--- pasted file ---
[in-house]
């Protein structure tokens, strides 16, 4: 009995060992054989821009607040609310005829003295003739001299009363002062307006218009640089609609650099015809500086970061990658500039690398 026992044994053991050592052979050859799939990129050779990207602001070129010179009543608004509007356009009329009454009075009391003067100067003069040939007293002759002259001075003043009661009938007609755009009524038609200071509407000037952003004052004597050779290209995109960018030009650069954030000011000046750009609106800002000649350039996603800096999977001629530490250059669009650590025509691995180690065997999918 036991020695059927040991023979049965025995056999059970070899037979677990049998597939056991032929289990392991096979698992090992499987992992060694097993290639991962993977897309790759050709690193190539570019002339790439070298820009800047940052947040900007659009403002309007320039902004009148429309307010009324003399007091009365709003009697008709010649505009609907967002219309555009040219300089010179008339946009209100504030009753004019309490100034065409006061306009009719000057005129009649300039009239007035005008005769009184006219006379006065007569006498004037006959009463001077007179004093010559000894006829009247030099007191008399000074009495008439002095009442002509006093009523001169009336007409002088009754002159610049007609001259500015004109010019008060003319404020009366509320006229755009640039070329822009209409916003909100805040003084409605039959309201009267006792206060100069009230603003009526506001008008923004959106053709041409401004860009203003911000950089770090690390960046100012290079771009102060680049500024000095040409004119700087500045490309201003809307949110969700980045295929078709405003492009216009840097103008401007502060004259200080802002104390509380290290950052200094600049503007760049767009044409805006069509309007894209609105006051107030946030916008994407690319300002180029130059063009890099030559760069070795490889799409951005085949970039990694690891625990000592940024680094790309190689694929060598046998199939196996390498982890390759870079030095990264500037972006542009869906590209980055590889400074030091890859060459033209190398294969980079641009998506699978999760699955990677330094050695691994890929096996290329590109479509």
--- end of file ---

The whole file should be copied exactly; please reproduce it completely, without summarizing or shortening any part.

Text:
[in-house]
């Protein structure tokens, strides 16, 4: 009995060992054989821009607040609310005829003295003739001299009363002062307006218009640089609609650099015809500086970061990658500039690398 026992044994053991050592052979050859799939990129050779990207602001070129010179009543608004509007356009009329009454009075009391003067100067003069040939007293002759002259001075003043009661009938007609755009009524038609200071509407000037952003004052004597050779290209995109960018030009650069954030000011000046750009609106800002000649350039996603800096999977001629530490250059669009650590025509691995180690065997999918 036991020695059927040991023979049965025995056999059970070899037979677990049998597939056991032929289990392991096979698992090992499987992992060694097993290639991962993977897309790759050709690193190539570019002339790439070298820009800047940052947040900007659009403002309007320039902004009148429309307010009324003399007091009365709003009697008709010649505009609907967002219309555009040219300089010179008339946009209100504030009753004019309490100034065409006061306009009719000057005129009649300039009239007035005008005769009184006219006379006065007569006498004037006959009463001077007179004093010559000894006829009247030099007191008399000074009495008439002095009442002509006093009523001169009336007409002088009754002159610049007609001259500015004109010019008060003319404020009366509320006229755009640039070329822009209409916003909100805040003084409605039959309201009267006792206060100069009230603003009526506001008008923004959106053709041409401004860009203003911000950089770090690390960046100012290079771009102060680049500024000095040409004119700087500045490309201003809307949110969700980045295929078709405003492009216009840097103008401007502060004259200080802002104390509380290290950052200094600049503007760049767009044409805006069509309007894209609105006051107030946030916008994407690319300002180029130059063009890099030559760069070795490889799409951005085949970039990694690891625990000592940024680094790309190689694929060598046998199939196996390498982890390759870079030095990264500037972006542009869906590209980055590889400074030091890859060459033209190398294969980079641009998506699978999760699955990677330094050695691994890929096996290329590109479509």